Skip to content

Brian Kimberling – Snapper

June 12, 2013

42. Snapper by Brian Kimberling (2013)

Length: 224 pages
Genre: Contemporary Fiction

Started: 25 May 2013
Finished: 28 May 2013

Where did it come from? From Random House for review.
Why do I have it? Birds! Look at that cover and tell me how I was supposed to resist.
How long has it been on my TBR pile? Since 02 April 2013.

Coming of age in
the Hoosier state has got its
unique challenges.

Summary: Nathan Lochmueller is a field ornithologist, conducting detailed surveys of the lives and deaths of southern Indiana’s songbirds. When he is not in the woods, he drives around in his exuberantly painted truck, Gypsy Moth, and has an occasional relationship with the enigmatic and unreliable Lola. Snapper is a collection of stories about Nathan’s life, love, work, and the crazy yet beautiful state that he calls home.

Review: To clarify something right from the start, and to fix something that the cover copy gets wrong: Snapper is not a novel. It is a collection of short stories, all of which share a protagonist, but which don’t necessarily have a central plotline. That’s not a bad thing, but it was disconcerting, especially since the first few stories jump backwards and forwards in time through Nathan’s life, and I had a bit of a hard time trying to figure out the various pieces connected, before realizing that they don’t always.

So this book is a collection of stories. It is also a love letter to field ornithology, and to southern Indiana. Snapper is very clearly at least partially autobiographical; Kimberling participated in ornithological research during his time as an undergraduate at Indiana University. And personally, as both a field biologist and someone familiar with southern Indiana, I think Kimberling does an excellent job of capturing the glories and the horrors and the absurdities of both.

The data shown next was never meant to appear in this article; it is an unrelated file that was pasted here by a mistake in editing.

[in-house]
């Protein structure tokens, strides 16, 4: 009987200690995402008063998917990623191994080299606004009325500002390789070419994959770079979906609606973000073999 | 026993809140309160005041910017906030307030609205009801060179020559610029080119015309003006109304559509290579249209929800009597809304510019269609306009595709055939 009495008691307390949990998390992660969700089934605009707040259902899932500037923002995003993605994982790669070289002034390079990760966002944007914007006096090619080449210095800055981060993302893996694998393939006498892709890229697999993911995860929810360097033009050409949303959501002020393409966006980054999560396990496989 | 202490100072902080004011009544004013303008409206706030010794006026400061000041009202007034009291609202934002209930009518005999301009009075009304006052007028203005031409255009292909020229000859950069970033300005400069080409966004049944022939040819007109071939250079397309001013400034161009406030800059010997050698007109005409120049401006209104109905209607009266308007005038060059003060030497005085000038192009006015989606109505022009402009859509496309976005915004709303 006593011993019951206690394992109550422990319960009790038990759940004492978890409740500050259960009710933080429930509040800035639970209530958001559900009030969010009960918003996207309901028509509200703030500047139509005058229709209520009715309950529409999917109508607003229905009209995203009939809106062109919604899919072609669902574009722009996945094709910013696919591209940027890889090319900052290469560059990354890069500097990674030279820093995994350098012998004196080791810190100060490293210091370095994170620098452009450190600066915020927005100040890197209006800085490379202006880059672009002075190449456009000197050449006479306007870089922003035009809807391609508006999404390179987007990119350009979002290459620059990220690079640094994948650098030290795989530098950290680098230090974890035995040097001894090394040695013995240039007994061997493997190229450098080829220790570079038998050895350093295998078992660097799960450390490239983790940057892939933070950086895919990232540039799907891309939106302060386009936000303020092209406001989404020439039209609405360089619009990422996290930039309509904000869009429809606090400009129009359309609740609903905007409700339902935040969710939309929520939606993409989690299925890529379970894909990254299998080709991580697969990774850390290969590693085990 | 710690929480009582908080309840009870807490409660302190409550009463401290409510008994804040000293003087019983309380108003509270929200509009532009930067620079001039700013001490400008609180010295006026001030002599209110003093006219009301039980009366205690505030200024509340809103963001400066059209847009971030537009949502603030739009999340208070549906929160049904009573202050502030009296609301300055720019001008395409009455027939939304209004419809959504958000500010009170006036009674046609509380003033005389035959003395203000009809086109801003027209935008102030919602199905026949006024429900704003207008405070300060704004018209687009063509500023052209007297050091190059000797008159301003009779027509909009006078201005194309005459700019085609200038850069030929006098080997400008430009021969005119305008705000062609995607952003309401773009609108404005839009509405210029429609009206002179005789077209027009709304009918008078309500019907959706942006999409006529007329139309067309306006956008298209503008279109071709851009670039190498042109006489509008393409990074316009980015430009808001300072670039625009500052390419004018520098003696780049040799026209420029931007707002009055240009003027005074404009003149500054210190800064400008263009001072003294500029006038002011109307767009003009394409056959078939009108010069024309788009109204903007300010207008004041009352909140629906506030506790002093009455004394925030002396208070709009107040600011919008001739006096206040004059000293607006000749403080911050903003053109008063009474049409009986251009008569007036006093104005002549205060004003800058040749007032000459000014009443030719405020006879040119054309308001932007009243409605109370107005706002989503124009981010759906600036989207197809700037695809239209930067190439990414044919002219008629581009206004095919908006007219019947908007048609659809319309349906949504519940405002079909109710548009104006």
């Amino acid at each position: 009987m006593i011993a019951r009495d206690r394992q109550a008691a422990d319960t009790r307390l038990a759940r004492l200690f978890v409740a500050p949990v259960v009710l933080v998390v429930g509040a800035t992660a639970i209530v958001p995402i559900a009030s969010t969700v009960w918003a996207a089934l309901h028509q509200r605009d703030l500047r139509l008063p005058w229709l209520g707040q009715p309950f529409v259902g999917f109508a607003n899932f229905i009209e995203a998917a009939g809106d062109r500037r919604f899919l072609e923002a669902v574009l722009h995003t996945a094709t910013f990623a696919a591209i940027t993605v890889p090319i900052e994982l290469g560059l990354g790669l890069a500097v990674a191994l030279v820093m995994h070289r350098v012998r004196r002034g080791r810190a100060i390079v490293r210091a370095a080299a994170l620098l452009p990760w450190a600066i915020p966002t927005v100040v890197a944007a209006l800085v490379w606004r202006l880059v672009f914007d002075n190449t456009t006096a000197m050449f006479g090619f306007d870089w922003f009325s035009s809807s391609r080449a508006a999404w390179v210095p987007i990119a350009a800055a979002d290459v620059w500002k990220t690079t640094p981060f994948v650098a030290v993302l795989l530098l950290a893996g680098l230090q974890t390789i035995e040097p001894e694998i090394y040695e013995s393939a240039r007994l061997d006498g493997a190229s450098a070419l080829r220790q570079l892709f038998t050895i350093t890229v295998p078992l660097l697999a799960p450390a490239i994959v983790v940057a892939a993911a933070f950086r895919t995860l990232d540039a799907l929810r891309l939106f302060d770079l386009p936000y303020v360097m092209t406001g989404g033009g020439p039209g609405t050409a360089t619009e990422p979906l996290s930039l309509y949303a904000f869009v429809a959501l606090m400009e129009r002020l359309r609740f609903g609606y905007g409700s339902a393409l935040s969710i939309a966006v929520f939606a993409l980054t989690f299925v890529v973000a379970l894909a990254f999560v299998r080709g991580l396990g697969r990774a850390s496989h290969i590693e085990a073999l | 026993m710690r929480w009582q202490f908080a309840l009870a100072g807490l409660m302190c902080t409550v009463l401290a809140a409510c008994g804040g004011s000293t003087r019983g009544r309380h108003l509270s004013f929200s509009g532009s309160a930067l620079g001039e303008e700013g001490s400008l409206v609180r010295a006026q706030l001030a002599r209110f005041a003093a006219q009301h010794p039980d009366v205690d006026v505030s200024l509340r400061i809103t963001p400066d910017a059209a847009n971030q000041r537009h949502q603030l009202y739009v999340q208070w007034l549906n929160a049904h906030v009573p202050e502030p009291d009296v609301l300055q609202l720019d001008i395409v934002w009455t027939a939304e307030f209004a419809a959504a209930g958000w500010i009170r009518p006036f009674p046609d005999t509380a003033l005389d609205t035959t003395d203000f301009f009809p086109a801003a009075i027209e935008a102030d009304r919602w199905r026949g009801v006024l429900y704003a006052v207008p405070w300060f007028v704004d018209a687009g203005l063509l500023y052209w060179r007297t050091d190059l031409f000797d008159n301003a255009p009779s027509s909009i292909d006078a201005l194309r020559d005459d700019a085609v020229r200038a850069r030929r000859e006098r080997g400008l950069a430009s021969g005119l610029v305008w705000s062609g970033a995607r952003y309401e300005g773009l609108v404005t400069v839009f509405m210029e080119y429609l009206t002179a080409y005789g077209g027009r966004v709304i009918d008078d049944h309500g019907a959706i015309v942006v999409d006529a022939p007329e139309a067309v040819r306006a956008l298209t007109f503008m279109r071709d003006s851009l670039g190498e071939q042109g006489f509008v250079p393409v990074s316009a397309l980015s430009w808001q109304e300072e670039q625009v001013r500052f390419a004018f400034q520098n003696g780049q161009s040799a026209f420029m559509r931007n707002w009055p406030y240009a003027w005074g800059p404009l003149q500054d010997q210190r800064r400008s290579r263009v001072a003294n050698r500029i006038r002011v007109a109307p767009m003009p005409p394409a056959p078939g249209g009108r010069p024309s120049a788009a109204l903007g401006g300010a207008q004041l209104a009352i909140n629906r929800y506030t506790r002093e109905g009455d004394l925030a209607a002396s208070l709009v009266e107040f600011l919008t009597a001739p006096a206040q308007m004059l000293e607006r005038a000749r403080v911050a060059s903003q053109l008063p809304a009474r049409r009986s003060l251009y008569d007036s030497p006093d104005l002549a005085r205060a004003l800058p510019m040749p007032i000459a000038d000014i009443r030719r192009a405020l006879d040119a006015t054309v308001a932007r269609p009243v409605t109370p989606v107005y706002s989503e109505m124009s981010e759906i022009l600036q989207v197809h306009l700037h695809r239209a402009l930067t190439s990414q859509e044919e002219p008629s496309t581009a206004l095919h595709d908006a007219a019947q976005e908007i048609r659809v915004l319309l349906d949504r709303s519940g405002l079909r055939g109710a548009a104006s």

The Michelin Guide to Indiana by Nathan Lochmueller is real short. Everything’s flat, everyone’s fat, and you can’t buy beer on Sunday. That is all you need to know. But I admit that sometimes you do run across a colossal Santa Claus on the highway. -p. 77

[during a tornado] I found myself pelted by leaves. They were so thick in the air I couldn’t see more than twenty feet and they were beginning to sting my face and hairs. They did not whirl and dance in pretty concentric patterns; they raged. I was annoyed by them but strangely oblivious to my own safety. I was worried about my nests and the awful prospect of re-mapping devastated territory. -p. 13

Once I got comfortable with taking each of the stories on their own merits, I found I really enjoyed Kimberling’s voice. He’s got a dry sense of humor, draws very vivid characters, and does a really good job at evoking his settings. (Or so I think; I really have no idea how this book would read to someone who’d never been to southern Indiana.) I didn’t always connect with every element of every story – Nathan’s continuing obsession with Lola was a key element to several stories, but I didn’t get it, since I didn’t particularly care for Lola myself. But there was enough that I did connect with, that I found interesting or funny, and most importantly, enough that rang true for me that it was a enjoyable read. 4 out of 5 stars.